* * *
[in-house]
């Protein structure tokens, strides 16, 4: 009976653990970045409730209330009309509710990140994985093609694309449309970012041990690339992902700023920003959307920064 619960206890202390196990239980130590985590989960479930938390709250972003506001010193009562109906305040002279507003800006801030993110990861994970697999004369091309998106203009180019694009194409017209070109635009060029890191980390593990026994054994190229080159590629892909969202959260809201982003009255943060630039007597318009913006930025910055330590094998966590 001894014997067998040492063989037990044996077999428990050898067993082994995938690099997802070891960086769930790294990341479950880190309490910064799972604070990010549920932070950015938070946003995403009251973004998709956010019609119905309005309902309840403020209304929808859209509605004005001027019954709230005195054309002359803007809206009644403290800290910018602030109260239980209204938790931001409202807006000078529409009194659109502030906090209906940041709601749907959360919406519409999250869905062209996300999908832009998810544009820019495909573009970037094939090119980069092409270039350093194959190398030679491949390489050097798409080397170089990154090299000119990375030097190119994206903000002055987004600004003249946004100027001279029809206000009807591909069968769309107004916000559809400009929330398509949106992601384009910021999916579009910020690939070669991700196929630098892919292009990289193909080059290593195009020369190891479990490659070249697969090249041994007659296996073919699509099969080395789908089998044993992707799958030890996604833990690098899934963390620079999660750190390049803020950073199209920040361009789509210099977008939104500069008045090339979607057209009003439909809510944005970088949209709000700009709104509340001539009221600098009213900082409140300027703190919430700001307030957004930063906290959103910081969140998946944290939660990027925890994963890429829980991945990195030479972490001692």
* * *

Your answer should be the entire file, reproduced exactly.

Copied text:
[in-house]
């Protein structure tokens, strides 16, 4: 009976653990970045409730209330009309509710990140994985093609694309449309970012041990690339992902700023920003959307920064 619960206890202390196990239980130590985590989960479930938390709250972003506001010193009562109906305040002279507003800006801030993110990861994970697999004369091309998106203009180019694009194409017209070109635009060029890191980390593990026994054994190229080159590629892909969202959260809201982003009255943060630039007597318009913006930025910055330590094998966590 001894014997067998040492063989037990044996077999428990050898067993082994995938690099997802070891960086769930790294990341479950880190309490910064799972604070990010549920932070950015938070946003995403009251973004998709956010019609119905309005309902309840403020209304929808859209509605004005001027019954709230005195054309002359803007809206009644403290800290910018602030109260239980209204938790931001409202807006000078529409009194659109502030906090209906940041709601749907959360919406519409999250869905062209996300999908832009998810544009820019495909573009970037094939090119980069092409270039350093194959190398030679491949390489050097798409080397170089990154090299000119990375030097190119994206903000002055987004600004003249946004100027001279029809206000009807591909069968769309107004916000559809400009929330398509949106992601384009910021999916579009910020690939070669991700196929630098892919292009990289193909080059290593195009020369190891479990490659070249697969090249041994007659296996073919699509099969080395789908089998044993992707799958030890996604833990690098899934963390620079999660750190390049803020950073199209920040361009789509210099977008939104500069008045090339979607057209009003439909809510944005970088949209709000700009709104509340001539009221600098009213900082409140300027703190919430700001307030957004930063906290959103910081969140998946944290939660990027925890994963890429829980991945990195030479972490001692």